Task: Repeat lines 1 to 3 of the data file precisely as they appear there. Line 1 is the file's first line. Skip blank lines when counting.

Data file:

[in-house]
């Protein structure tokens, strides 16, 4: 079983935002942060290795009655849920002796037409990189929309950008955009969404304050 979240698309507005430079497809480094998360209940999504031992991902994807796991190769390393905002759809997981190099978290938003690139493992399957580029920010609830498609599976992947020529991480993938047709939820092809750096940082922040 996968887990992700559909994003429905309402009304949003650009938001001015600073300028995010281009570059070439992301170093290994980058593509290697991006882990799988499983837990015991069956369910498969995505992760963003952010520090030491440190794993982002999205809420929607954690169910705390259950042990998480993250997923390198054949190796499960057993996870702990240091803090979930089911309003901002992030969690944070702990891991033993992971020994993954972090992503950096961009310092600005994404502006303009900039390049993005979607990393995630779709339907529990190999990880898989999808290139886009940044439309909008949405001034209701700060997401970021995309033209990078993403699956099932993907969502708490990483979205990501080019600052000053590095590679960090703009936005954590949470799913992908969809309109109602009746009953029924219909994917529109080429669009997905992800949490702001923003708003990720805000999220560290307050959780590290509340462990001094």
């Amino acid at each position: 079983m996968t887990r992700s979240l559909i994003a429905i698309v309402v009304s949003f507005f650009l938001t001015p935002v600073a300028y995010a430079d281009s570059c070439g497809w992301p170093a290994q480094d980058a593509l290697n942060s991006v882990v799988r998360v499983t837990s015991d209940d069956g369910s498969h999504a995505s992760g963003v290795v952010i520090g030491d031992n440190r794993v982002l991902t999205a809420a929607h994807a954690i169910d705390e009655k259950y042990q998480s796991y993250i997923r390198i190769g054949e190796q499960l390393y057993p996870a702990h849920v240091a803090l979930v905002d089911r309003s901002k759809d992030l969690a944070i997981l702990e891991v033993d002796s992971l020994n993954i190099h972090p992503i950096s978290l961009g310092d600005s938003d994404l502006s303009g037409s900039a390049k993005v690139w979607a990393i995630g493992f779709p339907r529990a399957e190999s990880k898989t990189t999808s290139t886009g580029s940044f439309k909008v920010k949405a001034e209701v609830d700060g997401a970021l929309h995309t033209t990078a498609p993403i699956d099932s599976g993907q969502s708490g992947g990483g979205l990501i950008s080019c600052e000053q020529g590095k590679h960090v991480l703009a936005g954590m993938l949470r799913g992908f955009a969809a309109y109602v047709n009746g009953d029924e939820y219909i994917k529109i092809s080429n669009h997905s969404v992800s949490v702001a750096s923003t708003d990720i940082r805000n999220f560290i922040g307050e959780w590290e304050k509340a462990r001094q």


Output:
[in-house]
């Protein structure tokens, strides 16, 4: 079983935002942060290795009655849920002796037409990189929309950008955009969404304050 979240698309507005430079497809480094998360209940999504031992991902994807796991190769390393905002759809997981190099978290938003690139493992399957580029920010609830498609599976992947020529991480993938047709939820092809750096940082922040 996968887990992700559909994003429905309402009304949003650009938001001015600073300028995010281009570059070439992301170093290994980058593509290697991006882990799988499983837990015991069956369910498969995505992760963003952010520090030491440190794993982002999205809420929607954690169910705390259950042990998480993250997923390198054949190796499960057993996870702990240091803090979930089911309003901002992030969690944070702990891991033993992971020994993954972090992503950096961009310092600005994404502006303009900039390049993005979607990393995630779709339907529990190999990880898989999808290139886009940044439309909008949405001034209701700060997401970021995309033209990078993403699956099932993907969502708490990483979205990501080019600052000053590095590679960090703009936005954590949470799913992908969809309109109602009746009953029924219909994917529109080429669009997905992800949490702001923003708003990720805000999220560290307050959780590290509340462990001094």
């Amino acid at each position: 079983m996968t887990r992700s979240l559909i994003a429905i698309v309402v009304s949003f507005f650009l938001t001015p935002v600073a300028y995010a430079d281009s570059c070439g497809w992301p170093a290994q480094d980058a593509l290697n942060s991006v882990v799988r998360v499983t837990s015991d209940d069956g369910s498969h999504a995505s992760g963003v290795v952010i520090g030491d031992n440190r794993v982002l991902t999205a809420a929607h994807a954690i169910d705390e009655k259950y042990q998480s796991y993250i997923r390198i190769g054949e190796q499960l390393y057993p996870a702990h849920v240091a803090l979930v905002d089911r309003s901002k759809d992030l969690a944070i997981l702990e891991v033993d002796s992971l020994n993954i190099h972090p992503i950096s978290l961009g310092d600005s938003d994404l502006s303009g037409s900039a390049k993005v690139w979607a990393i995630g493992f779709p339907r529990a399957e190999s990880k898989t990189t999808s290139t886009g580029s940044f439309k909008v920010k949405a001034e209701v609830d700060g997401a970021l929309h995309t033209t990078a498609p993403i699956d099932s599976g993907q969502s708490g992947g990483g979205l990501i950008s080019c600052e000053q020529g590095k590679h960090v991480l703009a936005g954590m993938l949470r799913g992908f955009a969809a309109y109602v047709n009746g009953d029924e939820y219909i994917k529109i092809s080429n669009h997905s969404v992800s949490v702001a750096s923003t708003d990720i940082r805000n999220f560290i922040g307050e959780w590290e304050k509340a462990r001094q």